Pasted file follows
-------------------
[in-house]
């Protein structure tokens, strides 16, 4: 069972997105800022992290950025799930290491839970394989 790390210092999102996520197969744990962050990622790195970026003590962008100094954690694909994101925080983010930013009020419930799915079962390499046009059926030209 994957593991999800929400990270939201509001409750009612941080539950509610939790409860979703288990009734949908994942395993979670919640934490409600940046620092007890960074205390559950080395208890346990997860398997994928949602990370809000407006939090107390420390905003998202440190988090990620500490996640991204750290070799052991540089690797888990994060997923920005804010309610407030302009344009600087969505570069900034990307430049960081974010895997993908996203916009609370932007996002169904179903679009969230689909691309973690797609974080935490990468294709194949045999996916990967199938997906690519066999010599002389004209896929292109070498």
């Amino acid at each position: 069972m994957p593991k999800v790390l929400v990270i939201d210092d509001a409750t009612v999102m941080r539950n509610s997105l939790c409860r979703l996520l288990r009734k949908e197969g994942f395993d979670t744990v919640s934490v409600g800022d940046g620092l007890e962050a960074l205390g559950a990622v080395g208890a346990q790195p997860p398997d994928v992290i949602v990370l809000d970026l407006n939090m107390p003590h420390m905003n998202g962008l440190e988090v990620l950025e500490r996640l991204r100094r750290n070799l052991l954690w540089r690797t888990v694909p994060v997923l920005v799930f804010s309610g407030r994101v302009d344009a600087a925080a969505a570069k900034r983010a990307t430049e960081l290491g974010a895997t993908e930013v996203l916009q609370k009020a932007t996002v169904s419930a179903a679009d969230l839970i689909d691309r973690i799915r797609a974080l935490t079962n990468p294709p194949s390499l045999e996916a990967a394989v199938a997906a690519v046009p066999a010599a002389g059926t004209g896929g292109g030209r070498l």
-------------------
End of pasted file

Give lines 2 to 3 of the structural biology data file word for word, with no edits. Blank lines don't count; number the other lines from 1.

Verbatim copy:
């Protein structure tokens, strides 16, 4: 069972997105800022992290950025799930290491839970394989 790390210092999102996520197969744990962050990622790195970026003590962008100094954690694909994101925080983010930013009020419930799915079962390499046009059926030209 994957593991999800929400990270939201509001409750009612941080539950509610939790409860979703288990009734949908994942395993979670919640934490409600940046620092007890960074205390559950080395208890346990997860398997994928949602990370809000407006939090107390420390905003998202440190988090990620500490996640991204750290070799052991540089690797888990994060997923920005804010309610407030302009344009600087969505570069900034990307430049960081974010895997993908996203916009609370932007996002169904179903679009969230689909691309973690797609974080935490990468294709194949045999996916990967199938997906690519066999010599002389004209896929292109070498």
């Amino acid at each position: 069972m994957p593991k999800v790390l929400v990270i939201d210092d509001a409750t009612v999102m941080r539950n509610s997105l939790c409860r979703l996520l288990r009734k949908e197969g994942f395993d979670t744990v919640s934490v409600g800022d940046g620092l007890e962050a960074l205390g559950a990622v080395g208890a346990q790195p997860p398997d994928v992290i949602v990370l809000d970026l407006n939090m107390p003590h420390m905003n998202g962008l440190e988090v990620l950025e500490r996640l991204r100094r750290n070799l052991l954690w540089r690797t888990v694909p994060v997923l920005v799930f804010s309610g407030r994101v302009d344009a600087a925080a969505a570069k900034r983010a990307t430049e960081l290491g974010a895997t993908e930013v996203l916009q609370k009020a932007t996002v169904s419930a179903a679009d969230l839970i689909d691309r973690i799915r797609a974080l935490t079962n990468p294709p194949s390499l045999e996916a990967a394989v199938a997906a690519v046009p066999a010599a002389g059926t004209g896929g292109g030209r070498l």